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The conversation arose because of an Andrea Bocelli DVD Mike and Melina bought me for Christmas. We stood in the kitchen where I had taken my computer, and together we watched and listened to this phenomenally talented man. I cried…because it was so beautiful. His voice, timing and nuance are remarkable; many say the best in the world. A handsome Italian man, as Andrea Bocelli sings, he usually has his eyes closed, and even when the camera closes in on his face and his eyes are open, it is obvious that his eyes are not focused. Andrea Bocelli is blind.

The son of Alessandro (died on April 30, 2000) and Edi Bocelli, Andrea Bocelli was born on September 22, 1958, in Lajatico, Tuscany, Italy, and grew up on the family farm. Having been born with congenital glaucoma, young Andrea had problems with his sight and became completely blind at age 12 after a soccer accident. Despite his misfortune, he showed a great talent for music and began taking piano lessons at age 6. He soon added the flute, saxophone, trombone, trumpet, guitar, harp, and drums to his list of musical abilities. Andrea also developed a love for opera at an early age and sang throughout his youth. By age 14, he had won his first song competition. He recalled, “I was one of those children who would always be asked to sing for my relatives. I don’t think one really decides to be a singer, other people decide it for you by their reactions.”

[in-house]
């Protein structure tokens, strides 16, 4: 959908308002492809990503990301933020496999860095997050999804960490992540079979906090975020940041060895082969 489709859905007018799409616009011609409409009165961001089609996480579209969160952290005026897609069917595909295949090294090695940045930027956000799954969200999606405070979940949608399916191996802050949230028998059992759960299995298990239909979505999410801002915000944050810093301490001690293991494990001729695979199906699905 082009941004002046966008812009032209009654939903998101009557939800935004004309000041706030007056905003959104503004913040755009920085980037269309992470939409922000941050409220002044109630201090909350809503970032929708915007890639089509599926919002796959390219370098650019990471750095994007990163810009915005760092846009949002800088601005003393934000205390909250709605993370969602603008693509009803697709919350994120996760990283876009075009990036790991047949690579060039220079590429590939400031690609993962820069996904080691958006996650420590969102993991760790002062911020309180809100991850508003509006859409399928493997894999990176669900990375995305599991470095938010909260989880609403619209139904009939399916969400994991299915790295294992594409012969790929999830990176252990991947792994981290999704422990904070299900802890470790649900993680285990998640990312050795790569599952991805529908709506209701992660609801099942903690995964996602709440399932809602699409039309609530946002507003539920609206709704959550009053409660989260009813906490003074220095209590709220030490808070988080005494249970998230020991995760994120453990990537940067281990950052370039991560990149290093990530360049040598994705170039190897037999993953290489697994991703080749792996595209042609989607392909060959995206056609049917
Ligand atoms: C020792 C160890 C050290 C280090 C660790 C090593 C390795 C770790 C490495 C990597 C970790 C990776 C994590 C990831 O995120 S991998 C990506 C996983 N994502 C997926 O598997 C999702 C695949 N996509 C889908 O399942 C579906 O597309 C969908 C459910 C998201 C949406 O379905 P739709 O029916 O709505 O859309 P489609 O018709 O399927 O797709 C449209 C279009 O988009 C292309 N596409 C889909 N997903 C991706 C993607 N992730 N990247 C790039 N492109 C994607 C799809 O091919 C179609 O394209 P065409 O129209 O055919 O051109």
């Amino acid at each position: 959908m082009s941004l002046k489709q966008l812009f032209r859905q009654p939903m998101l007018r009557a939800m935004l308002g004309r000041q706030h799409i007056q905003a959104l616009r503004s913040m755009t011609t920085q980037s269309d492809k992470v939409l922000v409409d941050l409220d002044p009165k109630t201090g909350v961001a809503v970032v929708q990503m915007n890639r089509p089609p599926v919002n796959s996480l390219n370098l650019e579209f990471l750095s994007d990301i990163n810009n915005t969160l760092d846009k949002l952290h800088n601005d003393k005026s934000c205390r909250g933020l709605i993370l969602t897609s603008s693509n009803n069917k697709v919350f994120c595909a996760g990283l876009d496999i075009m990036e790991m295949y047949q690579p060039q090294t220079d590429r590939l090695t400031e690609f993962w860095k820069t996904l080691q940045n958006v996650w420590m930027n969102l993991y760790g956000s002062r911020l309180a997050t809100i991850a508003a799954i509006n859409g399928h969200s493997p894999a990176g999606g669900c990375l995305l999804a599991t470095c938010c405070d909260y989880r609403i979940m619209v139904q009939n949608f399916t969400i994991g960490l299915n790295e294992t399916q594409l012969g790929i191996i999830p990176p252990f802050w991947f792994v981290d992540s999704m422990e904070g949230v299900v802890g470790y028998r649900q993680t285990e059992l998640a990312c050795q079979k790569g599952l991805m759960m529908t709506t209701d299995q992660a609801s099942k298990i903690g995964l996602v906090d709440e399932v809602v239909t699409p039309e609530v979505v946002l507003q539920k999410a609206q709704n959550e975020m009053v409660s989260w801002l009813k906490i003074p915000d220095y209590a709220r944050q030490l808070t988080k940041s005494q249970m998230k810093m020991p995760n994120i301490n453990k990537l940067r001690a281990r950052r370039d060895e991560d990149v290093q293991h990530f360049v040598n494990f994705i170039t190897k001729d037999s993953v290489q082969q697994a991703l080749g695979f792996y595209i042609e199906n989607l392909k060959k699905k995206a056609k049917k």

After completing his secondary education in 1980, Andrea attended the University of Pisa and later graduated as a Doctor of Law. He then worked as a court decreed lawyer for a year and used the money to pay for singing lessons with legendary tenor Franco Corelli. To make ends meet, he also performed evenings in piano bars and clubs.

Blind. And so began the talk among us: If we had to choose one, would we choose to be blind or to be deaf?

I’ve considered this question before, and talked about it more than once…and I always decide…I would rather be deaf than to be blind. I can’t imagine living in darkness, having difficulty finding my way, unable to drive a car, not able to hold a book and read, or type on my computer, then see the corresponding marks on its bright screen.

“Not I,” Michael said. “Think about it. If you were deaf, you could never hear music like this, never hear your loved ones’ voices…”

“True…” I granted. And I thought long about being denied the pleasure of beautiful music…and it was terrible to contemplate.

Awful discussion. There is no satisfactory answer, for we who are so fortunate as to possess normal hearing and sight find it difficult to imagine life if either of those important senses were to be taken from us.

And you? If you must choose, would you  lose your sight, or would it be your hearing? Which seems more important to you?